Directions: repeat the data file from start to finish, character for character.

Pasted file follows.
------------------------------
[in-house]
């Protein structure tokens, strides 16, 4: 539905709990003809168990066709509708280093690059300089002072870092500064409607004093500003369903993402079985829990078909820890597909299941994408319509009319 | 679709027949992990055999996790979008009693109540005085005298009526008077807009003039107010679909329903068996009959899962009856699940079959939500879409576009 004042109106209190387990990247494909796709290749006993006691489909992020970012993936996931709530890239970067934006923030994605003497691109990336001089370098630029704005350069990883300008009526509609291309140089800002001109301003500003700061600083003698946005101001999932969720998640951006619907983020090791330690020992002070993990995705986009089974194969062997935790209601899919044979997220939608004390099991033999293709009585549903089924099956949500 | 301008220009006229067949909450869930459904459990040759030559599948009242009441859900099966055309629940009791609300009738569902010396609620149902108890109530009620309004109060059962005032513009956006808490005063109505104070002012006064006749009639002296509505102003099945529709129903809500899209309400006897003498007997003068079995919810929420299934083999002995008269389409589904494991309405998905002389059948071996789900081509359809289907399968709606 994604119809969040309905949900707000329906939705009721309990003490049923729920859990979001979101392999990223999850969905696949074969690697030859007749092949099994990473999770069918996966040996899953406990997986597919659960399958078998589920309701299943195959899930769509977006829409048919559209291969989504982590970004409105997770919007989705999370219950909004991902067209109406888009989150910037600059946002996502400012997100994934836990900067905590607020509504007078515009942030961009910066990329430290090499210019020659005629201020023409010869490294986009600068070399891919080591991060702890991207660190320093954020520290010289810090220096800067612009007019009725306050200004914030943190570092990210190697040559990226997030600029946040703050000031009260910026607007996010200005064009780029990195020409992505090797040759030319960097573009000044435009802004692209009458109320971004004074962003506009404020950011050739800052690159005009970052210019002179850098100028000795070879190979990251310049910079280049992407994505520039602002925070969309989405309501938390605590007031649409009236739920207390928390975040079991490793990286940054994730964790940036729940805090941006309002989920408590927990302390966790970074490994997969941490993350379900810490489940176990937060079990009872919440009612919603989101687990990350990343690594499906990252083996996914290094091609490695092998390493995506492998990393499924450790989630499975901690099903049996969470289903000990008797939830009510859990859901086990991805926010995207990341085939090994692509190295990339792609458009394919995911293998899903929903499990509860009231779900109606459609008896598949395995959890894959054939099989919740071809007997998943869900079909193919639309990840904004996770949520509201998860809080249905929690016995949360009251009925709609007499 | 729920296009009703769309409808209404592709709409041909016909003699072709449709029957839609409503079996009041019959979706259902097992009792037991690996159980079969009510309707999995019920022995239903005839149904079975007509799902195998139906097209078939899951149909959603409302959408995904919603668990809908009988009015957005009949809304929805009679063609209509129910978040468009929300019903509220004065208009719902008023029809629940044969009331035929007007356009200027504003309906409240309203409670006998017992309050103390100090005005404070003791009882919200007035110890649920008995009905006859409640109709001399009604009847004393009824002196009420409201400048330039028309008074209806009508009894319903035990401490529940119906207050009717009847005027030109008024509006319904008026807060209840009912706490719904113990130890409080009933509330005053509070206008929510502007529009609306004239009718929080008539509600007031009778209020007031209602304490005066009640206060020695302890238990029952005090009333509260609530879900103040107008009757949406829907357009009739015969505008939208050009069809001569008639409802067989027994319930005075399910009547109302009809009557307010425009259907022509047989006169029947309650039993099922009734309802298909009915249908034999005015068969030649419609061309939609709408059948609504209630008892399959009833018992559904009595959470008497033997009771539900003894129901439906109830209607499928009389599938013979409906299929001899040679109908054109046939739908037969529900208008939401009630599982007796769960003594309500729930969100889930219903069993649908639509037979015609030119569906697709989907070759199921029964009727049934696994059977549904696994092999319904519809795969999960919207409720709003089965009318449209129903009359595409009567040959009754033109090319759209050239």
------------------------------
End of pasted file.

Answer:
[in-house]
């Protein structure tokens, strides 16, 4: 539905709990003809168990066709509708280093690059300089002072870092500064409607004093500003369903993402079985829990078909820890597909299941994408319509009319 | 679709027949992990055999996790979008009693109540005085005298009526008077807009003039107010679909329903068996009959899962009856699940079959939500879409576009 004042109106209190387990990247494909796709290749006993006691489909992020970012993936996931709530890239970067934006923030994605003497691109990336001089370098630029704005350069990883300008009526509609291309140089800002001109301003500003700061600083003698946005101001999932969720998640951006619907983020090791330690020992002070993990995705986009089974194969062997935790209601899919044979997220939608004390099991033999293709009585549903089924099956949500 | 301008220009006229067949909450869930459904459990040759030559599948009242009441859900099966055309629940009791609300009738569902010396609620149902108890109530009620309004109060059962005032513009956006808490005063109505104070002012006064006749009639002296509505102003099945529709129903809500899209309400006897003498007997003068079995919810929420299934083999002995008269389409589904494991309405998905002389059948071996789900081509359809289907399968709606 994604119809969040309905949900707000329906939705009721309990003490049923729920859990979001979101392999990223999850969905696949074969690697030859007749092949099994990473999770069918996966040996899953406990997986597919659960399958078998589920309701299943195959899930769509977006829409048919559209291969989504982590970004409105997770919007989705999370219950909004991902067209109406888009989150910037600059946002996502400012997100994934836990900067905590607020509504007078515009942030961009910066990329430290090499210019020659005629201020023409010869490294986009600068070399891919080591991060702890991207660190320093954020520290010289810090220096800067612009007019009725306050200004914030943190570092990210190697040559990226997030600029946040703050000031009260910026607007996010200005064009780029990195020409992505090797040759030319960097573009000044435009802004692209009458109320971004004074962003506009404020950011050739800052690159005009970052210019002179850098100028000795070879190979990251310049910079280049992407994505520039602002925070969309989405309501938390605590007031649409009236739920207390928390975040079991490793990286940054994730964790940036729940805090941006309002989920408590927990302390966790970074490994997969941490993350379900810490489940176990937060079990009872919440009612919603989101687990990350990343690594499906990252083996996914290094091609490695092998390493995506492998990393499924450790989630499975901690099903049996969470289903000990008797939830009510859990859901086990991805926010995207990341085939090994692509190295990339792609458009394919995911293998899903929903499990509860009231779900109606459609008896598949395995959890894959054939099989919740071809007997998943869900079909193919639309990840904004996770949520509201998860809080249905929690016995949360009251009925709609007499 | 729920296009009703769309409808209404592709709409041909016909003699072709449709029957839609409503079996009041019959979706259902097992009792037991690996159980079969009510309707999995019920022995239903005839149904079975007509799902195998139906097209078939899951149909959603409302959408995904919603668990809908009988009015957005009949809304929805009679063609209509129910978040468009929300019903509220004065208009719902008023029809629940044969009331035929007007356009200027504003309906409240309203409670006998017992309050103390100090005005404070003791009882919200007035110890649920008995009905006859409640109709001399009604009847004393009824002196009420409201400048330039028309008074209806009508009894319903035990401490529940119906207050009717009847005027030109008024509006319904008026807060209840009912706490719904113990130890409080009933509330005053509070206008929510502007529009609306004239009718929080008539509600007031009778209020007031209602304490005066009640206060020695302890238990029952005090009333509260609530879900103040107008009757949406829907357009009739015969505008939208050009069809001569008639409802067989027994319930005075399910009547109302009809009557307010425009259907022509047989006169029947309650039993099922009734309802298909009915249908034999005015068969030649419609061309939609709408059948609504209630008892399959009833018992559904009595959470008497033997009771539900003894129901439906109830209607499928009389599938013979409906299929001899040679109908054109046939739908037969529900208008939401009630599982007796769960003594309500729930969100889930219903069993649908639509037979015609030119569906697709989907070759199921029964009727049934696994059977549904696994092999319904519809795969999960919207409720709003089965009318449209129903009359595409009567040959009754033109090319759209050239």